Raffle tickets... The prize was a gift bag with Lavender Bath Salts, Dao Tea Sejak (green tea), and Charisma perfume mini, which went to leaf no. 11 - held by the lucky Melinda!

Goody bag! These had gift cards and some amazing osmanthus tea in them - a personal favourite :-)

Fall display of perfumes and fake leaves raffle tickets...

Now, you probably want to hear about the food... There's a few shots of the infamous 5-tiered tea-tray, and this time instead of printing out menus, I asked Monique to prepare little signs for each food item. She kindly agreed, and I wish you could see her awesome calligraphy... Oh, wait! I'll snap a shot of them now, after they'd served their purpose. They were really quite something:

The full menu included some classic favourites from my tea parties (I think after doing these tea parties for a year and a half I have formed my own "classics"...), and a few experimental ones - such as a the new truffle flavours infused with oolong tea or with saffron and osmanthus tea (shaped as squares, by the way).

Everything was planned with harvest in mind - pumpkins, squashes, carrots, corn, seedcakes... The seedcake madeleiens (which just looked like any other madeleine) were spiked with cinnamon, cloves and caraway seeds. This is an interesting marriage between the English seedcake, which was traditionally used in harvest celebrations, and the dainty little French cakes (awesome for dunking in spicy chai tea the next day when they turn stale!).

Tier 1: Savoury Appetizers & Canapés
Roasted Beets ****
Polenta with Roasted Butternut Squash, Portobello Mushroom & Sage
Red & Green Tortilla rolls w/ Guacamole or Black Beans (Vegan)

Tier 2: Tea Sandwiches:
Brie & Pear Tea Sandwiches
Carrot & Ginger Tea Sandwiches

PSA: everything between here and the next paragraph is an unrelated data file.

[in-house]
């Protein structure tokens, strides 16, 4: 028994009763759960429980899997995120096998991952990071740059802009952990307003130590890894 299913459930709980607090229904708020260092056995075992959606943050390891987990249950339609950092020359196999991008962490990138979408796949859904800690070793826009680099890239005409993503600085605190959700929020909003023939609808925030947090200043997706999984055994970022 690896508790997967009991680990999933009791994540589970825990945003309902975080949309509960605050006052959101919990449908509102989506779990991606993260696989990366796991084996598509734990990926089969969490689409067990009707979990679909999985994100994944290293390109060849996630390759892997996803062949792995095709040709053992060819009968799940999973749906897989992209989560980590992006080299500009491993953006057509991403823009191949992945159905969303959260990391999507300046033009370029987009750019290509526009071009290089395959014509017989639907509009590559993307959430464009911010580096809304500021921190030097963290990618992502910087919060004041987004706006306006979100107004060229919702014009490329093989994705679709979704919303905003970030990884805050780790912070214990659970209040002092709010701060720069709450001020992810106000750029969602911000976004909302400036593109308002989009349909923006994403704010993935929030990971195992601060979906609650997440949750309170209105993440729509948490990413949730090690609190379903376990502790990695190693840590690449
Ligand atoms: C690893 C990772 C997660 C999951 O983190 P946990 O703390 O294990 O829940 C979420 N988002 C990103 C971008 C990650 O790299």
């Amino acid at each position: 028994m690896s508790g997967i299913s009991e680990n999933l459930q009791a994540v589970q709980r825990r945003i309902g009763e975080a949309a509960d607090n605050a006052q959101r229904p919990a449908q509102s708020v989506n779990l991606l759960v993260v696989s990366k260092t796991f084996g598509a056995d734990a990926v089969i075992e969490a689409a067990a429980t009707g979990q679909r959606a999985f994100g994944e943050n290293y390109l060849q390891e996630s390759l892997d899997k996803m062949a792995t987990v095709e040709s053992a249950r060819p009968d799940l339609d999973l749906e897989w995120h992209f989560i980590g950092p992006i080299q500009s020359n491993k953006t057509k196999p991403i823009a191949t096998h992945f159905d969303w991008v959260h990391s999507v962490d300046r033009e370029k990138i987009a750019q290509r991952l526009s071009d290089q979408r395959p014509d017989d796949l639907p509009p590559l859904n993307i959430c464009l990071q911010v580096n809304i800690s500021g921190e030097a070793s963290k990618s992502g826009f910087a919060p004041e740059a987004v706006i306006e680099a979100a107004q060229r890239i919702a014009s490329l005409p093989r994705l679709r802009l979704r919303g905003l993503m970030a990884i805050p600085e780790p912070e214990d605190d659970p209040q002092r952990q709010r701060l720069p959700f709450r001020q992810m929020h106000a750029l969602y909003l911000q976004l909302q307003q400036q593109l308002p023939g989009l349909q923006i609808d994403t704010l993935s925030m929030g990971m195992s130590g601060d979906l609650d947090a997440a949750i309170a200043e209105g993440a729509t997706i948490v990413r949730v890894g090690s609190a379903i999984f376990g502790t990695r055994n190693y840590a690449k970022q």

Fennel & Tarragon Tea Sandwiches
Egg Salad Tea Sandwiches

Tier 3: Scones
Concord Grape + Blue Cheese Scones
served w/ Devonshire Cream & Merlot Wine Jelly

Tier 4: Desserts
Carrot-cake Sandwich Cookies
Gianduja (Hazelnut) Brownies **
Seed Cake Madeleines

Tier 5: Truffles & Petitfours
Oolong Truffles**
White Saffron Truffles**
Espioange Truffles**
Marzipan & Apricot Pettitfours ****

* Dairy Free (contains eggs)
** Gluten Free
*** Dairy & Gluten Free
**** Vegan & Gluten Free

Here are closeups of two of my brand-new desserts:

White Saffron & Osmanthus truffles

Gianduja Brownies - these are packed with fresh, organic and local hazelnuts, and are dairy and gluten free!

The heart of the event was Pedro's tea tasting and demonstration - he brewed a wild suk (artemisia) - an herbal tea from Korea, from shade-grown and very youngn leaves; Sejak green tea from China, and Balyhocha (yellow tea oolong) from two different farmers in Korea - Kim shin ho, and Kim jong yeol.

Pedro is an unusual tea curator and importer that traveled through the mountains of China and Korea to connect with small independent tea farmers. These farm-to-table connoisseur teas tell the stories of the soil they were grown in and the hands that harvested them. More about each tea on Dao Tea website.

More photos of guests during the tea tasting (they were so serious and quiet taking notes during the demo - that is the only reason I was able to take all these photos LOL!)

And last but not least - my own presentation, featuring three scents for times of transition, and giving some advice about how to pick a scent for fall. I passed around scent strips and roll-on bottles of Moon Breath (in honour of Artemis, the goddess of the moon, and to reflect the tea menu which included artemisia tisane). This is a perfume I originally created for the moon breath meditation - a type of breathing that involves breathing with the left nostril only, while covering the right one with your right index finger. It has soothing notes of amber, incense and eurphoric jasmine - all associated with the moon. I originally had it as a meditation and anointing oil for the candles I burnt during meditation. I find meditation to be very helpful in transitional times - which tend to be very stressful (especially now with market season approaching!).